The FCC has unanimously proposed rules aimed at eliminating access-stimulation arbitrage opportunities in its intercarrier compensation regime by giving access-stimulating local exchange carriers (LECs) two options for connecting to interexchange carriers (IXCs): taking financial responsibility for calls that IXCs deliver to the LEC’s network or allowing IXCs to deliver traffic directly or through an intermediate carrier of the IXC’s choice, “allowing IXCs to bypass intermediate access providers selected by the access-stimulating LEC.”
“In the alternative,” the FCC said in the notice of proposed rulemaking (NPRM) adopted yesterday and released today in Wireline Competition docket 18-155, “we seek comment on moving all traffic bound for an access-stimulating LEC to bill-and-keep. We also seek comment on additional alleged ICC arbitrage schemes and ways to eradicate these schemes.”
Comments on the NPRM, which had been scheduled for a vote at the FCC’s meeting on Thursday, but which was voted on circulation instead and removed from the agenda, will be due 21 days after publication of the notice in the “Federal Register,” and replies will be due 14 days after the comment deadline.
“In examining the issues in 2011, the Commission found access stimulation to be the most widespread access arbitrage scheme. It appears that continues to be the case today. Access stimulation (also known as traffic pumping) occurs when a local exchange carrier (LEC) with relatively-high switched access rates enters into an arrangement to terminate calls—often in a remote area—for an entity with a high call volume operation, such as a chat line, adult entertainment calls, and ‘free’ conference calls, collectively high call volume services. The Commission adopted rules governing access-stimulating LECs aimed at reducing their ability to profit from providing access to high call volume services. To circumvent the Commission’s rules, access-stimulating LECs have adjusted their practices, and now they support such services by interposing intermediate providers of switched access service not subject to the Commission’s existing access stimulation rules in the call route, thereby increasing the access charges interexchange carriers (IXCs) must pay,” the FCC explained in the notice.
The FCC noted that it is “mindful of the fact that practices adjust to regulatory change; therefore we invite comment on how to avoid introducing incentives for new types of arbitrage to arise.”
One of the alternatives suggested in the NPRM to the proposal to require access-stimulating LECs to accept responsibility for delivered calls or to accept direct connections from IXCs is to require all access-stimulating LECs to transition to bill-and-keep arrangements. The NPRM also raises questions about how to define access stimulation.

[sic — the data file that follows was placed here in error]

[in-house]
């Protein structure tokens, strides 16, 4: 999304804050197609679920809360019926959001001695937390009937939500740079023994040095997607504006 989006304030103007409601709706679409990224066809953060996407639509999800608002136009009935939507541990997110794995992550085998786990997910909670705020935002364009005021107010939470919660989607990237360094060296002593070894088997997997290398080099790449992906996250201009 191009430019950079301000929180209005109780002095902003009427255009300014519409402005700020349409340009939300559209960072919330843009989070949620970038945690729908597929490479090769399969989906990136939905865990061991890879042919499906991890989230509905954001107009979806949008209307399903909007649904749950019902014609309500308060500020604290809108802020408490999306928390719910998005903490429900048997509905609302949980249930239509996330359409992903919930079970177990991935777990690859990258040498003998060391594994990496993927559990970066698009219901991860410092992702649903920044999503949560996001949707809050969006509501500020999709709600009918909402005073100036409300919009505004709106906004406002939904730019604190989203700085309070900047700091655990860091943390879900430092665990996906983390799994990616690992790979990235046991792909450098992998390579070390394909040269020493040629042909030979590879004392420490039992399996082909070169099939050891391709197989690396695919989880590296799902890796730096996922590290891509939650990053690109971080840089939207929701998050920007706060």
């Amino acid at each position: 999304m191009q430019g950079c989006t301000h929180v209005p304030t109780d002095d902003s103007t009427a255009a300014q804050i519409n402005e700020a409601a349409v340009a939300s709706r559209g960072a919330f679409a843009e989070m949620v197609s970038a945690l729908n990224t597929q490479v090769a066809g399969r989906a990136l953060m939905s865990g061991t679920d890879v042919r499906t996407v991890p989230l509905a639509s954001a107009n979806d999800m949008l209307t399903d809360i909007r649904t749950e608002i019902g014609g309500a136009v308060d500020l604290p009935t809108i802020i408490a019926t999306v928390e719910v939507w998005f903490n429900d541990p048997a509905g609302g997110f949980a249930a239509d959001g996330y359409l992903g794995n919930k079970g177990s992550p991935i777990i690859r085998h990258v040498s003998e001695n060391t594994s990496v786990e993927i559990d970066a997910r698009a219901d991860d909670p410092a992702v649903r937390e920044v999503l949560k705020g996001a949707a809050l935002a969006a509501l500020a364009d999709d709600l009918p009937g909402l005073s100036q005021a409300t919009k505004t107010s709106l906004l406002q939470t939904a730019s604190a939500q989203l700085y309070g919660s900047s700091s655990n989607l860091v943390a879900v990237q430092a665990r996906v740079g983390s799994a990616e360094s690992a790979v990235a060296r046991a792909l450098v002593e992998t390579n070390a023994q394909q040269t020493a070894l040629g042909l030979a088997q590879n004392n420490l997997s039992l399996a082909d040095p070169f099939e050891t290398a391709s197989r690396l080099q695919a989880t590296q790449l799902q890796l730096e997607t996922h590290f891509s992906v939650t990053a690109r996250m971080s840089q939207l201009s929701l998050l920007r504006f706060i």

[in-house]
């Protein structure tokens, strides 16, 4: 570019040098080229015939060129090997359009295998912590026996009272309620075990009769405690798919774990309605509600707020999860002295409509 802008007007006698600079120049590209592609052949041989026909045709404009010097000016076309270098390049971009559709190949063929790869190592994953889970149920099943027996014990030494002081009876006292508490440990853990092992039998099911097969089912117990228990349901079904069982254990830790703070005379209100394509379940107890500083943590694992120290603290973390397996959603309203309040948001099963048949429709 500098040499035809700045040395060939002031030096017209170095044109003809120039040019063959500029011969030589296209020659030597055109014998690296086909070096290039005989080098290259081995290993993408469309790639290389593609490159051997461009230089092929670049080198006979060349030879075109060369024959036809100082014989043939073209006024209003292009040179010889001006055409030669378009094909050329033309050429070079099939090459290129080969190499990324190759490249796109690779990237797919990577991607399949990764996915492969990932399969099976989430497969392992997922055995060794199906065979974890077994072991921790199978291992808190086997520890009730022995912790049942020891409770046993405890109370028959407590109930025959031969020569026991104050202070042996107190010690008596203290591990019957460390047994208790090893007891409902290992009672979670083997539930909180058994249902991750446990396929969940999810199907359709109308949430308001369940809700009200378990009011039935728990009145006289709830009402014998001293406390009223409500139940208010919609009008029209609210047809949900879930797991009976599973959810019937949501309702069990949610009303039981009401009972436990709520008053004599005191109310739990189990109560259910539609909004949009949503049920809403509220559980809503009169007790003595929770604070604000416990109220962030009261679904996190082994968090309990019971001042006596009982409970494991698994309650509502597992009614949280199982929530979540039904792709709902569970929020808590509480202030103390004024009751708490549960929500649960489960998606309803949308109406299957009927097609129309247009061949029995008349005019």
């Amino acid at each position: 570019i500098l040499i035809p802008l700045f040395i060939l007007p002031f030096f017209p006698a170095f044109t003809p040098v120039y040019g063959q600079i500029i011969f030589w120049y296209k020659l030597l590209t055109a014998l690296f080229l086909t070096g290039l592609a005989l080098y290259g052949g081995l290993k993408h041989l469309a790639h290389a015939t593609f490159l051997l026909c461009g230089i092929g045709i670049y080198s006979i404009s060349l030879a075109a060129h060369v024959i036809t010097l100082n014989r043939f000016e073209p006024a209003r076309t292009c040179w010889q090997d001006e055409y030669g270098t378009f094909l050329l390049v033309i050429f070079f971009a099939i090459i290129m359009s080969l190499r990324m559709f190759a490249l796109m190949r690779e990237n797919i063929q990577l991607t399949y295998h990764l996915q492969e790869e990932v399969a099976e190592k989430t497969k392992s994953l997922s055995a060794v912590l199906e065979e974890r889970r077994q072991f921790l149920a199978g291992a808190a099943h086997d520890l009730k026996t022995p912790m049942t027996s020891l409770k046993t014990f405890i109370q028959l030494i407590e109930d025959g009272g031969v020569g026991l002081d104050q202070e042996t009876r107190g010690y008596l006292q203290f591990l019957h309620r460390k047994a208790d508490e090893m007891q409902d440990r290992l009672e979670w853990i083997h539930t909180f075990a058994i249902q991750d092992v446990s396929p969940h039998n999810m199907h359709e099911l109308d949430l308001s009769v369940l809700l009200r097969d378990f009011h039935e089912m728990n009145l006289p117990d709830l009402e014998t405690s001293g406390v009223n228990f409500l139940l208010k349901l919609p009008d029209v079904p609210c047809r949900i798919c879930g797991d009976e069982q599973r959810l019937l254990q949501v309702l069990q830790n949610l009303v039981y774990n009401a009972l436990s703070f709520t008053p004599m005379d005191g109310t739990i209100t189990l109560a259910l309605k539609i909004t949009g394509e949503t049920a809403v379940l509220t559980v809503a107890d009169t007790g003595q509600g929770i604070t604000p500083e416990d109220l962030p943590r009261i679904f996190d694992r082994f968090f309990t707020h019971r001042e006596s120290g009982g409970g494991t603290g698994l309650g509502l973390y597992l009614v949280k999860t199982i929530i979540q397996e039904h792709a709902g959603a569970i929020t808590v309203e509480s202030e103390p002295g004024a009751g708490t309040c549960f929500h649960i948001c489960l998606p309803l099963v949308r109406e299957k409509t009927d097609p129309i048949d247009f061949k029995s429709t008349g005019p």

“Given evidence that access stimulation schemes are still being perpetrated notwithstanding our existing rules, we seek comment on whether, and if so how, to revise the current definition of access stimulation to more accurately and effectively target harmful access stimulation practices. What has been the impact of the current definition over the last seven years? Has it proved effective at identifying actors that are distorting the ICC system for their own gain? If not, how can we revise the definition to more accurately identify these types of harmful practices? Should we, for example, modify the ratios or triggers in the definition? If so, how should those ratios or triggers be modified? Should we adopt triggers that relate to the stimulation of tandem and transport services? If so, what should those triggers be? Is the current revenue sharing agreement requirement in our rules sufficiently broad or should it be revised, and if so how? Or, should we remove the revenue sharing portion of the definition, because access stimulation seems to be occurring in some instances even in the absence of revenue sharing? Do commenters believe that revenue sharing alone is an indication of access stimulation? If so, should we revise our rules so that the existence of a revenue sharing agreement triggers the access stimulation rule? How will we know if parties are engaged in revenue sharing? Should we require these parties to self-report? If so, we seek comment on how to implement a self-reporting requirement,” the FCC asked.
“Alternatively, based on parties’ experience with our existing access stimulation rules, is there reason to find that access stimulation itself is unjust and unreasonable because of the imposition of excess charges on IXCs, wireless carriers, and their customers? Or, is there a subset of such activities that we should separately identify as unlawful?” it added.
It asked for input on three other specific types of arbitrage: (1) “an access arbitrage scheme involving a revenue sharing or other type of agreement between an intermediate access provider and a terminating carrier that may not meet the definition of access stimulation under our rules, such as a Commercial Mobile Radio Service (CMRS) carrier”; (2) “mileage pumping,” which involves a LEC changing its point of interconnection (POI) “for the sole purpose of artificially inflating their per-MOU [minute of use], per-mile transport rates and revenue”; and (3) “the addition of superfluous network facilities for which the LEC can bill switched access charges, but the rates for which are not subject to the current transition to bill-and-keep.” —Lynn Stanton, email@example.com
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